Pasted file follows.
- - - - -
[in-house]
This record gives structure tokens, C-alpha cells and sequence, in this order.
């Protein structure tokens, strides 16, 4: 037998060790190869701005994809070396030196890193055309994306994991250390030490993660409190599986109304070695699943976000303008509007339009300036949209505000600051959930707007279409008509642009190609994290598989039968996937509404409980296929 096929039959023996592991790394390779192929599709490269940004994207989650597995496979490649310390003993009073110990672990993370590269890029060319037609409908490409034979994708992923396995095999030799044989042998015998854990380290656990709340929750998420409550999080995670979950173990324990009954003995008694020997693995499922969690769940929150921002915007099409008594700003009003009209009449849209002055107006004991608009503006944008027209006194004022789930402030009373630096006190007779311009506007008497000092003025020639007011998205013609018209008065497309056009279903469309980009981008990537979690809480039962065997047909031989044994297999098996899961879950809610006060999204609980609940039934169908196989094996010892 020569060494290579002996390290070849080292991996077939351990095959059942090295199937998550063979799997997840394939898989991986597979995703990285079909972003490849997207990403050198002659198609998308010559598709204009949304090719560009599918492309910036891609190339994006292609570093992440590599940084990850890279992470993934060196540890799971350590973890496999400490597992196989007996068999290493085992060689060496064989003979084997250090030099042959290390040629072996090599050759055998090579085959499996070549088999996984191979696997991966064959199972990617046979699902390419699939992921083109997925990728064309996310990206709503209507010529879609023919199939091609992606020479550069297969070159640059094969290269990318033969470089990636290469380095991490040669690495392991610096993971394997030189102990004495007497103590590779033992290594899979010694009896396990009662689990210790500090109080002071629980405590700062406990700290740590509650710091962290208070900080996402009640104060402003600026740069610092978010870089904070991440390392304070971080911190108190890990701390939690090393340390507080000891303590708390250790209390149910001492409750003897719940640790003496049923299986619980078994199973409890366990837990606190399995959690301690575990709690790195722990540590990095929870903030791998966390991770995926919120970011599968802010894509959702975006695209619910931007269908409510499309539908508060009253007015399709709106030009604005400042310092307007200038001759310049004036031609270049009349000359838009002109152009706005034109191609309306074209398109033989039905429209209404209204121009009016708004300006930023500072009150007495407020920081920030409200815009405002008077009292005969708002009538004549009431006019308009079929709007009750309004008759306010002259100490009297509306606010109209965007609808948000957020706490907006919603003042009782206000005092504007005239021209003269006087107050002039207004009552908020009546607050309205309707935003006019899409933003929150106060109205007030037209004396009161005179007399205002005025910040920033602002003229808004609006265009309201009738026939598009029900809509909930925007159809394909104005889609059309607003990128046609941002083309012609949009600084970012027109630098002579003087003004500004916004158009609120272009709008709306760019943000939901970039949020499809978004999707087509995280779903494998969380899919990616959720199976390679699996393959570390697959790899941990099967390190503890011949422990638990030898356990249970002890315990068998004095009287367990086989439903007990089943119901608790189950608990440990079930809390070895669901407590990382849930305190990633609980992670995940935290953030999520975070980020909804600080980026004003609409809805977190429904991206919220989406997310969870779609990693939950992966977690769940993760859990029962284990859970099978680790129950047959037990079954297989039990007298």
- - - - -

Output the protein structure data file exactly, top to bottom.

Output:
[in-house]
This record gives structure tokens, C-alpha cells and sequence, in this order.
């Protein structure tokens, strides 16, 4: 037998060790190869701005994809070396030196890193055309994306994991250390030490993660409190599986109304070695699943976000303008509007339009300036949209505000600051959930707007279409008509642009190609994290598989039968996937509404409980296929 096929039959023996592991790394390779192929599709490269940004994207989650597995496979490649310390003993009073110990672990993370590269890029060319037609409908490409034979994708992923396995095999030799044989042998015998854990380290656990709340929750998420409550999080995670979950173990324990009954003995008694020997693995499922969690769940929150921002915007099409008594700003009003009209009449849209002055107006004991608009503006944008027209006194004022789930402030009373630096006190007779311009506007008497000092003025020639007011998205013609018209008065497309056009279903469309980009981008990537979690809480039962065997047909031989044994297999098996899961879950809610006060999204609980609940039934169908196989094996010892 020569060494290579002996390290070849080292991996077939351990095959059942090295199937998550063979799997997840394939898989991986597979995703990285079909972003490849997207990403050198002659198609998308010559598709204009949304090719560009599918492309910036891609190339994006292609570093992440590599940084990850890279992470993934060196540890799971350590973890496999400490597992196989007996068999290493085992060689060496064989003979084997250090030099042959290390040629072996090599050759055998090579085959499996070549088999996984191979696997991966064959199972990617046979699902390419699939992921083109997925990728064309996310990206709503209507010529879609023919199939091609992606020479550069297969070159640059094969290269990318033969470089990636290469380095991490040669690495392991610096993971394997030189102990004495007497103590590779033992290594899979010694009896396990009662689990210790500090109080002071629980405590700062406990700290740590509650710091962290208070900080996402009640104060402003600026740069610092978010870089904070991440390392304070971080911190108190890990701390939690090393340390507080000891303590708390250790209390149910001492409750003897719940640790003496049923299986619980078994199973409890366990837990606190399995959690301690575990709690790195722990540590990095929870903030791998966390991770995926919120970011599968802010894509959702975006695209619910931007269908409510499309539908508060009253007015399709709106030009604005400042310092307007200038001759310049004036031609270049009349000359838009002109152009706005034109191609309306074209398109033989039905429209209404209204121009009016708004300006930023500072009150007495407020920081920030409200815009405002008077009292005969708002009538004549009431006019308009079929709007009750309004008759306010002259100490009297509306606010109209965007609808948000957020706490907006919603003042009782206000005092504007005239021209003269006087107050002039207004009552908020009546607050309205309707935003006019899409933003929150106060109205007030037209004396009161005179007399205002005025910040920033602002003229808004609006265009309201009738026939598009029900809509909930925007159809394909104005889609059309607003990128046609941002083309012609949009600084970012027109630098002579003087003004500004916004158009609120272009709008709306760019943000939901970039949020499809978004999707087509995280779903494998969380899919990616959720199976390679699996393959570390697959790899941990099967390190503890011949422990638990030898356990249970002890315990068998004095009287367990086989439903007990089943119901608790189950608990440990079930809390070895669901407590990382849930305190990633609980992670995940935290953030999520975070980020909804600080980026004003609409809805977190429904991206919220989406997310969870779609990693939950992966977690769940993760859990029962284990859970099978680790129950047959037990079954297989039990007298």